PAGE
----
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Novo Nordisk looks to shore up European market share
June 2, 2017 / 3:17 PM / 6 months ago

Novo Nordisk looks to shore up European market share

COPENHAGEN, June 2 (Reuters) - Novo Nordisk, the world’s biggest maker of diabetes drugs, will focus on growing volumes rather than price in its key European market where it has lost ground to competitors in recent years, a senior executive said on Friday.

Novo Nordisk’s share of the European insulin market, its biggest outside North America, has gradually dropped in the last 6-7 years to around 45 percent.

“One of the pitfalls of a (market) leader is often that you become your own comparator. So you achieve your targets and it’s all good. We need to look to market share and market growth as part of how we judge ourselves,” Maziar Mike Doustdar, who oversees Novo Nordisk global operations outside North America, told Reuters in an interview.

Novo’s main rivals in the diabetes market are Sanofi and Eli Lilly.

With public health care budgets under pressure due to slower economic growth and ageing populations, European governments have been more reluctant to pay extra for more innovative products.

“The price part of the formula is more under pressure than ever before and will not be the same as it was in the past, regardless of geography,” said Doustdar.

“So the volume part becomes more important, if you want to generate the same or higher value,” he said.

Novo Nordisk this week hired Matt Regan from AbbVie as new head of its European operations to replace Jerzy Gruhn, who left the company last year.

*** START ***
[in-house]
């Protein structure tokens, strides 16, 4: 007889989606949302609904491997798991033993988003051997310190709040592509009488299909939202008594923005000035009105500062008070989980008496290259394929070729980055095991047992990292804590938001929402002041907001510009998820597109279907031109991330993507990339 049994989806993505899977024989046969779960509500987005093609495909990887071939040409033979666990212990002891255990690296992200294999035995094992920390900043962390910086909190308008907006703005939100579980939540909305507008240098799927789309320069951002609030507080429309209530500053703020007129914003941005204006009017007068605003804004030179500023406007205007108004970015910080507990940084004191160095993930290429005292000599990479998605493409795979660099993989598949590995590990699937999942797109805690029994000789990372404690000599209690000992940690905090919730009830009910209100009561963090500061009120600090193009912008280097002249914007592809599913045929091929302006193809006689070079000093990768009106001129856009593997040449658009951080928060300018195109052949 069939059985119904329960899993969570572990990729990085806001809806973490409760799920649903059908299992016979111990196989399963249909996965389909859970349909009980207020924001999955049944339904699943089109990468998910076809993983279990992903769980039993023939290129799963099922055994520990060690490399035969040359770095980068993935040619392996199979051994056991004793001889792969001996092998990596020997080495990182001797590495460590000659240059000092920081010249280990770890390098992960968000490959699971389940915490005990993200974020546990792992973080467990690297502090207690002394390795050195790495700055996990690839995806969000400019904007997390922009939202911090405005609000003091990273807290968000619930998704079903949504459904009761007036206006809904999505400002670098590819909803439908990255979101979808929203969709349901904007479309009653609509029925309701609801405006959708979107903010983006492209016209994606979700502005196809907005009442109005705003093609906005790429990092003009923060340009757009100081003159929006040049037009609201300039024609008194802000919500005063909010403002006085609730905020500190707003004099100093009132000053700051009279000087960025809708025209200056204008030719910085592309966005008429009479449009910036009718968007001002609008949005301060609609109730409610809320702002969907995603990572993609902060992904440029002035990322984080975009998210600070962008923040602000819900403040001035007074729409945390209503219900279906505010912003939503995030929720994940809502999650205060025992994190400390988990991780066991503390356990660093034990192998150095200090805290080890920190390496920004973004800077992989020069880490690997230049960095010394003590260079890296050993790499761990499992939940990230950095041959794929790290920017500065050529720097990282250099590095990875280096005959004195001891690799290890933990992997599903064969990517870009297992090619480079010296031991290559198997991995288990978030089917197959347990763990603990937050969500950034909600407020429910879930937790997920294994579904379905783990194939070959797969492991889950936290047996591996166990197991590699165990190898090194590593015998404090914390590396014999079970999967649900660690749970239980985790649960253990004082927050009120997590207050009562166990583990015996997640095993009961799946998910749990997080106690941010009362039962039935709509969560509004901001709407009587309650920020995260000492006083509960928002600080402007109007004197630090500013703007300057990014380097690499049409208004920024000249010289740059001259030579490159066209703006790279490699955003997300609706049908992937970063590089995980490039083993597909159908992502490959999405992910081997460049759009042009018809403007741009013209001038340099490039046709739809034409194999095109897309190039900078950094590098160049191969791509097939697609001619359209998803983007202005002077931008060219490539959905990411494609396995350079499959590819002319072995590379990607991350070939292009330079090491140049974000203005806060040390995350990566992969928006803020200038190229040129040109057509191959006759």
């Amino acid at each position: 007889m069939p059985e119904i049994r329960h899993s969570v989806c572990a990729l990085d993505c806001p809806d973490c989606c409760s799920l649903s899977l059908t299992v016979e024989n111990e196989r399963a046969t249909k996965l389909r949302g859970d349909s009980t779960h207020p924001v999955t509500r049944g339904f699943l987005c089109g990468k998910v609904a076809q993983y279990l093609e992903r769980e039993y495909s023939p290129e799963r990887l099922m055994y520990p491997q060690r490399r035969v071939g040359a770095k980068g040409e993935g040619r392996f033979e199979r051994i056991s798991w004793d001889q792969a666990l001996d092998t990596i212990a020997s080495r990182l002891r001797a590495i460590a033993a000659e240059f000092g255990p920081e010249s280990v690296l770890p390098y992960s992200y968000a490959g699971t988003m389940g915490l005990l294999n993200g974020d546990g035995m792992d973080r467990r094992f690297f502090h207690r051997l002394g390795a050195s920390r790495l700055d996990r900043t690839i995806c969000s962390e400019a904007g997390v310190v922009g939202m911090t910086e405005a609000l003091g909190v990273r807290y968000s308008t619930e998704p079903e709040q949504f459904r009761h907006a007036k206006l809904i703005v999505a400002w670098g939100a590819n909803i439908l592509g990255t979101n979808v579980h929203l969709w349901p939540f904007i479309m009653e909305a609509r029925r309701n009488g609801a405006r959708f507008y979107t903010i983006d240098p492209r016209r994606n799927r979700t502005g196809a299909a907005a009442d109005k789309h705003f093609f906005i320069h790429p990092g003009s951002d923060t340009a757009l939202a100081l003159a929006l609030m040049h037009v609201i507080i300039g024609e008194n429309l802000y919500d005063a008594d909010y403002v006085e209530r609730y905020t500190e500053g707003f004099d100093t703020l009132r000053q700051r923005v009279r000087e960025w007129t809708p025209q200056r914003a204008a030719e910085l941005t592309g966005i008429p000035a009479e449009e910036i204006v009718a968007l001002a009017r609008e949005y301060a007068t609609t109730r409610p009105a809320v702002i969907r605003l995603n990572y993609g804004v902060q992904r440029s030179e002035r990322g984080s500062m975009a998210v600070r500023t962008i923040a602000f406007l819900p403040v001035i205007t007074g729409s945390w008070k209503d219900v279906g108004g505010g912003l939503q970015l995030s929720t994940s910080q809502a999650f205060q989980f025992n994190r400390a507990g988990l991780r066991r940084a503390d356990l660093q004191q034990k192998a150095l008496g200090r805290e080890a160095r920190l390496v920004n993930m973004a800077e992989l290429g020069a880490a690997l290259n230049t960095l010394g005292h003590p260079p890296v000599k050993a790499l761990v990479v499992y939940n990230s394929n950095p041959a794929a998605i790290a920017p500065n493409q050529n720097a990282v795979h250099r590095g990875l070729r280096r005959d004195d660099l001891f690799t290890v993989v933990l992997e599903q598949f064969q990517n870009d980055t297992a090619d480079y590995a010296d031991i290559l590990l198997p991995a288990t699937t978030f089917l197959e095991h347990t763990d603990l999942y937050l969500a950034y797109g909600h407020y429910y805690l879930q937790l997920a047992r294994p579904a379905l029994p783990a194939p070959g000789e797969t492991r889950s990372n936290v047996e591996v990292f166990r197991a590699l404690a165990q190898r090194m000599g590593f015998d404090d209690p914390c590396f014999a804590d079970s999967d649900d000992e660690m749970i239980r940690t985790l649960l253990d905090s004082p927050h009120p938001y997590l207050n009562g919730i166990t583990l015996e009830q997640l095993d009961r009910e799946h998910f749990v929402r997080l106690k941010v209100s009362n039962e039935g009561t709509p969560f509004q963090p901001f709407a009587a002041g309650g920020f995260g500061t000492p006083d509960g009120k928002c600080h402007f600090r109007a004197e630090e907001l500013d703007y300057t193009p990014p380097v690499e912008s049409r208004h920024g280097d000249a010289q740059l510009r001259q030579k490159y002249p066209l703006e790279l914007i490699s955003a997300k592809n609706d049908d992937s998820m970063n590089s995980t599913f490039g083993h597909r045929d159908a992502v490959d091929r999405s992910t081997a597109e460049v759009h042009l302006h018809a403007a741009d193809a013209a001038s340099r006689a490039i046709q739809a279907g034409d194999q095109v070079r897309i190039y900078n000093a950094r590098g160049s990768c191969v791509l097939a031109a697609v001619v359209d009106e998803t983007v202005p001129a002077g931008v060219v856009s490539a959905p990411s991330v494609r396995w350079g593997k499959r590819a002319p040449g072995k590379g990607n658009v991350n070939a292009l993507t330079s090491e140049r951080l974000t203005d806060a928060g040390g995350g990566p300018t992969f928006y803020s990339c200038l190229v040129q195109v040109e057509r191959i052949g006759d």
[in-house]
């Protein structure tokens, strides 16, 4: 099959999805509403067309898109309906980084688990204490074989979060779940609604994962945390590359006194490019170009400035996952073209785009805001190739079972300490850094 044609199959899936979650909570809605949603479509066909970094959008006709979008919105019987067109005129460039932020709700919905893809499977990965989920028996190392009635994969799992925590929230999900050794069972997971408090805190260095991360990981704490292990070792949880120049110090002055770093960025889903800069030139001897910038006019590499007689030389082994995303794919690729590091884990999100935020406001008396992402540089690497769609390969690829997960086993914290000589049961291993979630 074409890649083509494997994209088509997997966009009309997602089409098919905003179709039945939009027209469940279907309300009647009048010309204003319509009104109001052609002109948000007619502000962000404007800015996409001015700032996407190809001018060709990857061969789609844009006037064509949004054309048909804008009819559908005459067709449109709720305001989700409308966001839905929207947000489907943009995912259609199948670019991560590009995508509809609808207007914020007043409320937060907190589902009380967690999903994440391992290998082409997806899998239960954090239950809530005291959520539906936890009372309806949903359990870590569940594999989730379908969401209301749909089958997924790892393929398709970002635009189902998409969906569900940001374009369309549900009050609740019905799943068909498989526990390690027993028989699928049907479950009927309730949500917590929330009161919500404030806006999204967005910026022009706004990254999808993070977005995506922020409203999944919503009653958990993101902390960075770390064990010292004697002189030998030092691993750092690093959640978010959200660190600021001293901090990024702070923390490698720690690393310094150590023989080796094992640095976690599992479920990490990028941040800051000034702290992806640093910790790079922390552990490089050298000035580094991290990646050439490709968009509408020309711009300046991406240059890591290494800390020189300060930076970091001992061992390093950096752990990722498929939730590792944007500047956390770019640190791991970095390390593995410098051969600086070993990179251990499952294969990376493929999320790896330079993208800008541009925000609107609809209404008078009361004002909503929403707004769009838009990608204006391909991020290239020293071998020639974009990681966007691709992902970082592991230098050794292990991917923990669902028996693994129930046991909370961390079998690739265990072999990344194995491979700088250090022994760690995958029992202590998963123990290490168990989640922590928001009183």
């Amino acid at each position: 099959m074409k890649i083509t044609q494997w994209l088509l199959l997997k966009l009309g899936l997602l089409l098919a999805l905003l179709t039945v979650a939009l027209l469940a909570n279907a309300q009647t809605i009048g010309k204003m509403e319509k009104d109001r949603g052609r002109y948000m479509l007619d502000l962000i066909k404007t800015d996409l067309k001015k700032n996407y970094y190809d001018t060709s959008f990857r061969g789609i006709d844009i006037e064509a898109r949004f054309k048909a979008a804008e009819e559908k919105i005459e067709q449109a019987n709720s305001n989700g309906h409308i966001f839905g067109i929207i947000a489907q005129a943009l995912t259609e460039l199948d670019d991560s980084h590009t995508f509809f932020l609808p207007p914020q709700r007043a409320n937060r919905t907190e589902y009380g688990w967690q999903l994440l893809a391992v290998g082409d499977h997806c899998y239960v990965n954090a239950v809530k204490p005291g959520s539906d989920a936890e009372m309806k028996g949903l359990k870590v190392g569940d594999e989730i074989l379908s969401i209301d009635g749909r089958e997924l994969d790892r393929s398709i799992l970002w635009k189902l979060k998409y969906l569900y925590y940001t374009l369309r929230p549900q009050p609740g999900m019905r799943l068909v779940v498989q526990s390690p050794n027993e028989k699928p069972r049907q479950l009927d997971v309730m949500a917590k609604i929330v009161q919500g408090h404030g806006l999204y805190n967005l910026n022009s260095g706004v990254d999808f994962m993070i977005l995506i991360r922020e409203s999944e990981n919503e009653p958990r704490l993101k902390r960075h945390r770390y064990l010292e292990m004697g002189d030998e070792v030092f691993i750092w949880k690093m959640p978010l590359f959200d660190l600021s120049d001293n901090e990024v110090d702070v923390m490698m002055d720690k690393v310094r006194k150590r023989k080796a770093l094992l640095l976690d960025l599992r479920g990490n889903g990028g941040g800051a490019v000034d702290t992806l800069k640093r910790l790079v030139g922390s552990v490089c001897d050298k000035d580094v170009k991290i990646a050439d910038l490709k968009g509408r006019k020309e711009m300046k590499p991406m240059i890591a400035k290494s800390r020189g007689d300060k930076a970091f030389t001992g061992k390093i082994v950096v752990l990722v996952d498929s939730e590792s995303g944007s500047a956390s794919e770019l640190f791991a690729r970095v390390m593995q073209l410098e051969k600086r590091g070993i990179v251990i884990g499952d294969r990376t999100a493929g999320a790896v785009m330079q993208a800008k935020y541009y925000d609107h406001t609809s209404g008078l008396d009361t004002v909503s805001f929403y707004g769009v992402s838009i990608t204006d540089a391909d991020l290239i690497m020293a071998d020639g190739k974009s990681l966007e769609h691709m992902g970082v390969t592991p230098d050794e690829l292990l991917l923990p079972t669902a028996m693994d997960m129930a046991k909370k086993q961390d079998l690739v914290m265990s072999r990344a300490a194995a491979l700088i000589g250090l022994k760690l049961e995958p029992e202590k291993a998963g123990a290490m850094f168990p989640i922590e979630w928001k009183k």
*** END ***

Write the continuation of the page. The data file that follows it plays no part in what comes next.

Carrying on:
He will oversee a region that accounted for 18 percent of sales in the first quarter and will be tasked with regaining market share from competitors while also getting Novo’s new innovative products on the shelves.

“Health care budgets in Europe have been under pressure, and competition has also increased,” said Doustdar, noting that when Novo launched its new Tresiba insulin drug in Europe 2-3 years ago, governments were reluctant to reimburse before prices began to come down.

“This requires us to have a longer dialogue (with governments) to try and see what is the right price level that also gives us access. It doesn’t make sense to price your products at a level where you can’t introduce them.”

Hit by pricing pressure in its core insulin business, Novo Nordisk is looking at new treatments for obesity - a major cause of diabetes - to help revive its growth.

As the world’s biggest maker of diabetes drugs, Novo has enjoyed two decades of stellar growth, but a squeeze on prices in the key U.S. market has tarnished its reputation for reliable growth and Chief Executive Lars Fruergaard Jorgensen said last month he expects “continued price erosion”.

European countries spend around $156 billion each year on the estimated 60 million people with diabetes, according to the International Diabetes Federation. ($1 = 6.6030 Danish crowns) (Reporting by Jacob Gronholt-Pedersen; Editing by Keith Weir)

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